Thomas McGree’s pass was a thing of beauty.
The ball sailed over the middle toward a receiver who had half a step on the defensive back. The flawless spiral curled perfectly into the hands of the receiver, hitting him right on stride.
The receiver did not slow down. In fact, the perfect pass actually sped him up just enough to pull away from the defender and race untouched for what was about a 65-yard touchdown.
What was particularly beautiful about the play that highlighted Butte Central’s Maroon and White Game was not that it was one of those plays a quarterback and receiver dream about. What stood out on this play was the young man who caught the ball.
More importantly, what makes the story of this very meaningful touchdown in a meaningless game is why he caught the ball.
Luke Heaphy is a senior at Butte Central. He came to town three years ago to play basketball for the Maroons. When it is football season for everyone else, it is still basketball season for Heaphy.
While his friends at school practiced and played football, Heaphy worked on the game he loved.
He was 5-foot nothing, 100 and nothing, but Heaphy was still a varsity contributor for BC’s basketball team since the day he first stepped on the floor as a freshman.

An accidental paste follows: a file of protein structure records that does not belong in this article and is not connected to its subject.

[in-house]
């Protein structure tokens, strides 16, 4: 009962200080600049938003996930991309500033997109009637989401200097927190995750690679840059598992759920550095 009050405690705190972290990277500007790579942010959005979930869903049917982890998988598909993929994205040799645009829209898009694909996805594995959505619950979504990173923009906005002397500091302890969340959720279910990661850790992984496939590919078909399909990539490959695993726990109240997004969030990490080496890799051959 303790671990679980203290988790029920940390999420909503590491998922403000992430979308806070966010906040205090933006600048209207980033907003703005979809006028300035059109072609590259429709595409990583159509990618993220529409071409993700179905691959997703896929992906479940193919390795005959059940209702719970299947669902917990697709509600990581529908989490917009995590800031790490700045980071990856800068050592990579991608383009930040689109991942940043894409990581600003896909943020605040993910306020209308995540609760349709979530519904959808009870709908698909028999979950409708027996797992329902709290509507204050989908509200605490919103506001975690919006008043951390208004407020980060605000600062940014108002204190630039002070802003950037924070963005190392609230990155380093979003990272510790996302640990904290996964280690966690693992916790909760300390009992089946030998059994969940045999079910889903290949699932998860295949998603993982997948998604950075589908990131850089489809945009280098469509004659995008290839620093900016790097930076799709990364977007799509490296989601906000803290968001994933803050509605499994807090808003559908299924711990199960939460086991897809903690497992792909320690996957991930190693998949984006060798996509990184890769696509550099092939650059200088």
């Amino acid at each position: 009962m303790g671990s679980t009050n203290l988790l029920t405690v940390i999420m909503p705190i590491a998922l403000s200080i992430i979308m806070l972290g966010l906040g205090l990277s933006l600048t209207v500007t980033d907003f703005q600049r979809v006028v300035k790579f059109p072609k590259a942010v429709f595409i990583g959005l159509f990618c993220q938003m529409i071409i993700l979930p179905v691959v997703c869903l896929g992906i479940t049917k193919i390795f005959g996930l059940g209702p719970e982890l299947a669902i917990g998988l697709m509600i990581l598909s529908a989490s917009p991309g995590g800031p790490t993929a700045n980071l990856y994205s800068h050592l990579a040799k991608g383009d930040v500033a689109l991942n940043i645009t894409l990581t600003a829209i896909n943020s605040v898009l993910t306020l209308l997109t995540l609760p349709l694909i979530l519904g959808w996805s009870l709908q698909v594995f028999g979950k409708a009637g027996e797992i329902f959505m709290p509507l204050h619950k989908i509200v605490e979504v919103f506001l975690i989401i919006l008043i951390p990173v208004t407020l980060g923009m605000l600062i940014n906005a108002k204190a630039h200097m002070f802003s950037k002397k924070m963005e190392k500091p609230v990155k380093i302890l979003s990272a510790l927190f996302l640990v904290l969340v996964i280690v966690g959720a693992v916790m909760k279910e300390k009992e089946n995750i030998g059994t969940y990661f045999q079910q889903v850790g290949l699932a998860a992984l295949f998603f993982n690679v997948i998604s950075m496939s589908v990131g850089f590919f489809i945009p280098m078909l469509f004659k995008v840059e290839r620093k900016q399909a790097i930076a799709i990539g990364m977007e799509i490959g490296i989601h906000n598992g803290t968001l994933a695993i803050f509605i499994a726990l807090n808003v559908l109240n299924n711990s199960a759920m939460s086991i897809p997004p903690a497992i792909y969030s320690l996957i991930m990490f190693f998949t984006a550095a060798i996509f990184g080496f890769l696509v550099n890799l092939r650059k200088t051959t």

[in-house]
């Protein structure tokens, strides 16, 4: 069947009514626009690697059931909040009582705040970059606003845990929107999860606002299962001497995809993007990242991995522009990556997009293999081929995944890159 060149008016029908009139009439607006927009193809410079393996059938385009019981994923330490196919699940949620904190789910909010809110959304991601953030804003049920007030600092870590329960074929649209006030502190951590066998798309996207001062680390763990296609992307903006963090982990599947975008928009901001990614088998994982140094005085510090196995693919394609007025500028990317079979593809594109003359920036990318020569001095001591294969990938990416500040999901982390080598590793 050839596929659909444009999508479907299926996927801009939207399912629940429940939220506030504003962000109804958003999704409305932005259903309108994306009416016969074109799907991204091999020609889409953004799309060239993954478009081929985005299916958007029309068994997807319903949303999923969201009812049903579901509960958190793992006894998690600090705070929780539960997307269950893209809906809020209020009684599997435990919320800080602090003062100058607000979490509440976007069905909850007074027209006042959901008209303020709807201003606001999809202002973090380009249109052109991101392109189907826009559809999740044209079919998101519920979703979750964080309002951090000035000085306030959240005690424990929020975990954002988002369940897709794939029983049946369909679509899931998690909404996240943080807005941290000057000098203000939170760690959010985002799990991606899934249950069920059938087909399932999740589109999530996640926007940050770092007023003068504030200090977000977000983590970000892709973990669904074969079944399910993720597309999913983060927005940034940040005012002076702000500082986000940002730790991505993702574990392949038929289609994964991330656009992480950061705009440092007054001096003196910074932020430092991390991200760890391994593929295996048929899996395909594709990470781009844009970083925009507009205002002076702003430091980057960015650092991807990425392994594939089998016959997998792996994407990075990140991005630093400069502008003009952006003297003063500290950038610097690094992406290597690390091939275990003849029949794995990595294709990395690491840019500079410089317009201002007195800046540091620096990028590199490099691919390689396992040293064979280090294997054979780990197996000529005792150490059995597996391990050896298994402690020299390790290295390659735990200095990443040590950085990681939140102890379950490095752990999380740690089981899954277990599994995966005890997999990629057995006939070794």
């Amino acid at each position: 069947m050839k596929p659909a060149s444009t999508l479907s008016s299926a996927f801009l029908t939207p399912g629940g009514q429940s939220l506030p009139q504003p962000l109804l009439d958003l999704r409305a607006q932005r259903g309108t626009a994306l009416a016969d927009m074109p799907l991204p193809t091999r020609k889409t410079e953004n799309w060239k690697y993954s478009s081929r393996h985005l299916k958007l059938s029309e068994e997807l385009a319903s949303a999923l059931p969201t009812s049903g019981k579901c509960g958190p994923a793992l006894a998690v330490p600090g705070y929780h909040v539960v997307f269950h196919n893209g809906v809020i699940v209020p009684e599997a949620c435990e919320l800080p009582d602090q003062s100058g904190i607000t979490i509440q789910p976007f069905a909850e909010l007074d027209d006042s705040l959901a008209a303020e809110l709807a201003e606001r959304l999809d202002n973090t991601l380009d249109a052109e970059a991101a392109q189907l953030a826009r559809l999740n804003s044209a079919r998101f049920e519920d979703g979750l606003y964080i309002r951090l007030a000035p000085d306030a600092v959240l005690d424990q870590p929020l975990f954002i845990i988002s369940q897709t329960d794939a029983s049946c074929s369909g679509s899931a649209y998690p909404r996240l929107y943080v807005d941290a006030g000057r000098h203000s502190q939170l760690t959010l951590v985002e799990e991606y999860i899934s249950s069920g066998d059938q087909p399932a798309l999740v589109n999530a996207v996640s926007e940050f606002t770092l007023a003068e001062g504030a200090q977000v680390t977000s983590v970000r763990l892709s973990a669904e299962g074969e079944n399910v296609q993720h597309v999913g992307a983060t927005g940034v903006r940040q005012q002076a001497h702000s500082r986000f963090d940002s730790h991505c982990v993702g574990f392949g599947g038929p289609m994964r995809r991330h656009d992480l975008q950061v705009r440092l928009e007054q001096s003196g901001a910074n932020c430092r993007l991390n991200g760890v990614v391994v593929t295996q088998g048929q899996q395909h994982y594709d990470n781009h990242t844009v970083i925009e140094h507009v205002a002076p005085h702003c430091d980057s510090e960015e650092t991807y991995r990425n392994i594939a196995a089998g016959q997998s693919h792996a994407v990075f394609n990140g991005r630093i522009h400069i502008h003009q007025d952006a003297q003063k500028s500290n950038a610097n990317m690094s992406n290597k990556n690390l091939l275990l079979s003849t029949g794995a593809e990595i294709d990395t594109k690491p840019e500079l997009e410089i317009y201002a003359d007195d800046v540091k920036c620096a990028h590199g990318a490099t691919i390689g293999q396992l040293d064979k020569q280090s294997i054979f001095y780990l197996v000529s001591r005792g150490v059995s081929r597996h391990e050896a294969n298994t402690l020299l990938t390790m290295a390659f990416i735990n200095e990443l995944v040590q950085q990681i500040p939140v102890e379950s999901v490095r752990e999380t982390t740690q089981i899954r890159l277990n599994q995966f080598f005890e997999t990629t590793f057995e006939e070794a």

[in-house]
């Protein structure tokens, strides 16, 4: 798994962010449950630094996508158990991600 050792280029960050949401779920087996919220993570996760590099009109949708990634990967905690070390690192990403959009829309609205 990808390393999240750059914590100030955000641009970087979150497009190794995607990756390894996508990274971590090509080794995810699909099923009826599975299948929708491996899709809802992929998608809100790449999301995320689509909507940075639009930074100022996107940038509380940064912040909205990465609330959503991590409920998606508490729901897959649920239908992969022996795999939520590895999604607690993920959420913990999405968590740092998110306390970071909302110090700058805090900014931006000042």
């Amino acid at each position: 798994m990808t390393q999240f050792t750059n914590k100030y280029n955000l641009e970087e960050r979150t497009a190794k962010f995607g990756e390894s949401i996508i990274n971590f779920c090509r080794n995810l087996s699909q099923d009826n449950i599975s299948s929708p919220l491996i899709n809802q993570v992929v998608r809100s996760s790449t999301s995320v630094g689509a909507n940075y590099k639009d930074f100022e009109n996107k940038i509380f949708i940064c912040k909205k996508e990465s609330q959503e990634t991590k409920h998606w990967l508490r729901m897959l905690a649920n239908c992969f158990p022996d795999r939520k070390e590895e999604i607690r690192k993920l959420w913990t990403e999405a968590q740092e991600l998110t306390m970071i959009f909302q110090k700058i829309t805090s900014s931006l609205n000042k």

Calling him a “gym rat” is not doing it justice. Heaphy eats, drinks and sleeps basketball. He is a great passer, solid defender and, when he wants or needs to be, a scorer.
Without question, the team-first Heaphy is one of the main reasons the Maroons placed third at the Class A State tournament last season. On the court, Heaphy is as tough as he is unselfish.
While at BC, Heaphy grew a few inches and gained about 25 pounds. But at 5-foot-9, 155 pounds, Heaphy would hardly be considered big.
Not one person would blame him for not playing football again during his senior year. Not one person would say, “What a shame that kid isn’t playing football,” like they do with other boys who find better things to do in the fall.
However, Heaphy saw that his friends on the football team just might need him this year. They just might need anybody to put on pads.
The Maroons were extremely low in numbers last football season. When a rash of injuries set in, BC’s season was doomed, and the Maroons missed the Class A playoffs for just the second time this century.
The offseason saw a failed push to have Butte Central co-op with Anaconda because both schools were so low in players.
So, Heaphy decided he would play football.
Butte Central coach Don Peoples Jr. said he remembers exactly what Heaphy said.
“He said, ‘Hey, my teammates and my school need me, so I’m coming out. I don’t care if I get on the field. I’ll play back up, I’ll play scout team, I’ll kick,’” Peoples said. “The coaches all looked at each other and said, ‘Wow, that’s amazing.’”
Legendary Montana Tech football coach Bob Gern always describes playing football as “being a part of something that is bigger than yourself.”